THE MUSIC The quick succession of ideas after the propulsive opening evokes Don Juan as he rushes forth in hope of conquest. An ardent phrase for the full orchestra and a coyly pathetic response suggest a passing flirtation, but almost immediately matters become more serious. A wonderfully scored chord, full but triple-piano, is a screen against which an inviting violin solo is projected. The ardent phrase now has its day as Strauss gives us a torrid love scene. To hear it another way, he is completing an absolutely orthodox sonata-form exposition. But Don Juan cannot—can never—stay. The opening upward rush, now quiet and in the cellos, interferes as a disturbing question, and though the lady tries to cast the spell once more, he moves on.
This is the development, based on the Don's complex of themes. A musical interruption returns us to the story. Passionate entreaties (violas and cellos) and sighing responses (flute) indicate another encounter. Sighs give way to surrender, and Strauss gives us a second love scene, this one of lovely and touching tenderness.
Again, no dream can last. Don Juan wakes, and a new patch is added to his portrait, a proud and famous theme for all the horns in unison. The development continues with music at once jittery and suggestive of carnival. Earlier themes appear as ghosts, depression seems complete and all-conquering. But Don Juan draws on the extraordinary and sinister energies that drive him, and, with Strauss's sense of drama and pacing at its most acute, the music plunges into the recapitulation, a last review of the Don's themes.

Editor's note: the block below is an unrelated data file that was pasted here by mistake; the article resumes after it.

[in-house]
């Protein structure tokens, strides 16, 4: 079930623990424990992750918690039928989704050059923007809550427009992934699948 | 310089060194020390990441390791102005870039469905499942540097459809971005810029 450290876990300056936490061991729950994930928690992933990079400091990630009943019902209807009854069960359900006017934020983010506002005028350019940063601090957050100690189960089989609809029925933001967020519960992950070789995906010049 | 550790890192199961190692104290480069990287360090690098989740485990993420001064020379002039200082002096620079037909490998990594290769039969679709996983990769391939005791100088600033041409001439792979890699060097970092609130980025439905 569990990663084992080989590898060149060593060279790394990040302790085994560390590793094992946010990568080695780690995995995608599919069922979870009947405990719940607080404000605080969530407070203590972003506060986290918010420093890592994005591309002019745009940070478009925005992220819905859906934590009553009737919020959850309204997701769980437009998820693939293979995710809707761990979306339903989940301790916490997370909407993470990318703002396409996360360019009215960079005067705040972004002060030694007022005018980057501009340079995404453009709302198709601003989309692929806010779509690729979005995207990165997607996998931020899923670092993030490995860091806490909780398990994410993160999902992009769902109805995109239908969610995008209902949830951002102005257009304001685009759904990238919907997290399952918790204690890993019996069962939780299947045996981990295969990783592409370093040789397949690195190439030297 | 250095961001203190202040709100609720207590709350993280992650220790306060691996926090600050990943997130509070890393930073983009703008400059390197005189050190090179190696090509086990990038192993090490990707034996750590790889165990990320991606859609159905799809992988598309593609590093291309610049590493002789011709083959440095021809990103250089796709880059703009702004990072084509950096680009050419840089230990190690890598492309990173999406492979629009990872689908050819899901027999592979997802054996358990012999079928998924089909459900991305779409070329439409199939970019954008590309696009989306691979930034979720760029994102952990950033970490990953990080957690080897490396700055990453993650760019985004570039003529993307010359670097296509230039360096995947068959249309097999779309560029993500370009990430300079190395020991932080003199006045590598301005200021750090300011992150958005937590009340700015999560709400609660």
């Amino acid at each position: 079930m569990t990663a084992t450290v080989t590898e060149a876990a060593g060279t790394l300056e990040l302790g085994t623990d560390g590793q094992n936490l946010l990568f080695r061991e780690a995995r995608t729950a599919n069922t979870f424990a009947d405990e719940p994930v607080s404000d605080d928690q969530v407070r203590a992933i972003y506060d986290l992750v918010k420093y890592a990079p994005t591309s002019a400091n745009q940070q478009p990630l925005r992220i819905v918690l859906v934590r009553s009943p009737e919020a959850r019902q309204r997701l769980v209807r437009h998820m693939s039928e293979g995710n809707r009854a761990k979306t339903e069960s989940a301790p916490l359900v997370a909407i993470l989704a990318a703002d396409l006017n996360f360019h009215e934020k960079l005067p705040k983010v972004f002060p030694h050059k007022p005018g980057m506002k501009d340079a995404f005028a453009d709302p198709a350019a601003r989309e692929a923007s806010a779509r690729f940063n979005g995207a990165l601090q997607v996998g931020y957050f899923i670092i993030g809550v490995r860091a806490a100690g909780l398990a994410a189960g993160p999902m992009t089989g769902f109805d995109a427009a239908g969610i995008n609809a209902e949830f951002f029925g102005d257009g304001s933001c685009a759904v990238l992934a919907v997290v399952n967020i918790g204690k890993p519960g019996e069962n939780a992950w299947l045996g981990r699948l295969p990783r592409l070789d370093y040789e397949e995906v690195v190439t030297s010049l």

The lines from Lenau's play that Strauss selected do not tell us that Don Juan meets his death in a duel. He has killed a nobleman, and, coming across the old man's statue in a graveyard, mockingly invites him to dine. In the parallel episode in Da Ponte/Mozart's Don Giovanni, the statue appears, grips the Don by the hand, and drags him to his hellish fate. In Lenau, it is the nobleman's son, Don Pedro, who appears to avenge his father. It is a fight that Don Juan could easily win, but he does not care to: "Der Brennstoff ist verzehrt, und kalt und/dunkel wird es auf dem Herd" ("The fuel is all consumed and the hearth is cold and dark"). One of the most thrilling silences in all music is followed by a long chord of A minor, violins making a tremulous descent, two trumpets cutting in with a chillingly dissonant F. The phrase of passionate entreaty is reversed to limp defeated descent, violas emit a last shudder, and a career is over.
Michael Steinberg, the San Francisco Symphony’s Program Annotator from 1979 to 1999 and a contributing writer to our program book until his death in 2009, was one of the nation’s pre-eminent writers on music. We are privileged to continue publishing his program notes. His books are available at the Symphony Store in Davies Symphony Hall.
More About the Music
Recordings: Herbert Blomstedt and the San Francisco Symphony (London) | Michael Tilson Thomas and the London Symphony Orchestra (Sony) | George Szell and the Cleveland Orchestra (Sony Essential Classics)
Readings: Richard Strauss: A Critical Commentary on His Life and Works, by Norman Del Mar (Chilton) | Richard Strauss, by Michael Kennedy (Schirmer) | Richard Strauss, by Matthew Boyden (Trafalgar Square) | “First-Rate Second-Class Composer,” by Larry Rothe, in For the Love of Music (Oxford University Press)